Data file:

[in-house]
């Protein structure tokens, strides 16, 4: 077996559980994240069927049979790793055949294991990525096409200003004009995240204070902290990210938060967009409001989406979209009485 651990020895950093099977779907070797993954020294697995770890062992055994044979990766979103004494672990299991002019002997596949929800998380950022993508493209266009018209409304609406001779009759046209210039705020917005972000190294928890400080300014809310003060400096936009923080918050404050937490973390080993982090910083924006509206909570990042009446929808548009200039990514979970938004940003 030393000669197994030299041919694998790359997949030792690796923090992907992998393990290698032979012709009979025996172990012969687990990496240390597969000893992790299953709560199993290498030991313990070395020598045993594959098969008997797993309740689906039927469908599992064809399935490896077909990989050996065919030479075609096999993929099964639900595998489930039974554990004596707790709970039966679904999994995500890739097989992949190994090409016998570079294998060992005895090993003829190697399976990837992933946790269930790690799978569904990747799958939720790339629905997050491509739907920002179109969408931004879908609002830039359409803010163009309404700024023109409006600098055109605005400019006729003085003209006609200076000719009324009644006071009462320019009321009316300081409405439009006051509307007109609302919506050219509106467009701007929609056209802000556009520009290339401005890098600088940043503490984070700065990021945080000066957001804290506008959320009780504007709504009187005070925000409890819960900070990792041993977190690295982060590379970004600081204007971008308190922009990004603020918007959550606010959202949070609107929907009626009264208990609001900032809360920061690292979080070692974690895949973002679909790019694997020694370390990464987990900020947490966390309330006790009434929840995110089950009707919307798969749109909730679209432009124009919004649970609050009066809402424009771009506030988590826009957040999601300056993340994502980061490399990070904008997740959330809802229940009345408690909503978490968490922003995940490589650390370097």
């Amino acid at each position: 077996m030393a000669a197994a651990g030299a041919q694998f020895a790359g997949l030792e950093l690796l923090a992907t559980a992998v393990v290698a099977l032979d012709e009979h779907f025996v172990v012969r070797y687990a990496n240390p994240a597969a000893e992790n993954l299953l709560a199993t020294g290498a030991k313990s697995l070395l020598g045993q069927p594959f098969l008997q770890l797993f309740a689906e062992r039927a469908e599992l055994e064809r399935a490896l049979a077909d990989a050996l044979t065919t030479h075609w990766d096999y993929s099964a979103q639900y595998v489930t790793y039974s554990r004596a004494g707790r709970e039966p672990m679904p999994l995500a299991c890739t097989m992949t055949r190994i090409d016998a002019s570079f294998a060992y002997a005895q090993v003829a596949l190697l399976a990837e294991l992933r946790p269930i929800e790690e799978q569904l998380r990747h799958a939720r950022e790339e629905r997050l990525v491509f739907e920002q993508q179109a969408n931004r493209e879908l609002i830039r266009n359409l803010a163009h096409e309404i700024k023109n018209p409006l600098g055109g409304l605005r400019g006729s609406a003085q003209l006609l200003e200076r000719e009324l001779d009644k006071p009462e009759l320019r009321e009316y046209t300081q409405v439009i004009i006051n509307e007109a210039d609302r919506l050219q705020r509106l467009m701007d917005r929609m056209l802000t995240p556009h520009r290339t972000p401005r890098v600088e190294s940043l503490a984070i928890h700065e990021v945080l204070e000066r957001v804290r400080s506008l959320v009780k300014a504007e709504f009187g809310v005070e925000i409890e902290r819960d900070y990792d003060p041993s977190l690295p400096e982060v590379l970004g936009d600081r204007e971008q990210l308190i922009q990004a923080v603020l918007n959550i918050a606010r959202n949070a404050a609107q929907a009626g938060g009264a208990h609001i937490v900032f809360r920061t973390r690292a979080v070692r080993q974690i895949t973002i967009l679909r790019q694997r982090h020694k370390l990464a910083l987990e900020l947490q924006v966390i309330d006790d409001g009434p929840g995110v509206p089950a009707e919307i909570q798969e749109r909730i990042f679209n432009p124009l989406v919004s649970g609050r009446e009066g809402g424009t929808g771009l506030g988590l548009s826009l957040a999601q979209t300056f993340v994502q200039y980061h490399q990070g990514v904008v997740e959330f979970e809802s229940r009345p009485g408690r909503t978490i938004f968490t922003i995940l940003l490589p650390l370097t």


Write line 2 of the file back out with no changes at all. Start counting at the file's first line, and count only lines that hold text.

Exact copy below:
């Protein structure tokens, strides 16, 4: 077996559980994240069927049979790793055949294991990525096409200003004009995240204070902290990210938060967009409001989406979209009485 651990020895950093099977779907070797993954020294697995770890062992055994044979990766979103004494672990299991002019002997596949929800998380950022993508493209266009018209409304609406001779009759046209210039705020917005972000190294928890400080300014809310003060400096936009923080918050404050937490973390080993982090910083924006509206909570990042009446929808548009200039990514979970938004940003 030393000669197994030299041919694998790359997949030792690796923090992907992998393990290698032979012709009979025996172990012969687990990496240390597969000893992790299953709560199993290498030991313990070395020598045993594959098969008997797993309740689906039927469908599992064809399935490896077909990989050996065919030479075609096999993929099964639900595998489930039974554990004596707790709970039966679904999994995500890739097989992949190994090409016998570079294998060992005895090993003829190697399976990837992933946790269930790690799978569904990747799958939720790339629905997050491509739907920002179109969408931004879908609002830039359409803010163009309404700024023109409006600098055109605005400019006729003085003209006609200076000719009324009644006071009462320019009321009316300081409405439009006051509307007109609302919506050219509106467009701007929609056209802000556009520009290339401005890098600088940043503490984070700065990021945080000066957001804290506008959320009780504007709504009187005070925000409890819960900070990792041993977190690295982060590379970004600081204007971008308190922009990004603020918007959550606010959202949070609107929907009626009264208990609001900032809360920061690292979080070692974690895949973002679909790019694997020694370390990464987990900020947490966390309330006790009434929840995110089950009707919307798969749109909730679209432009124009919004649970609050009066809402424009771009506030988590826009957040999601300056993340994502980061490399990070904008997740959330809802229940009345408690909503978490968490922003995940490589650390370097």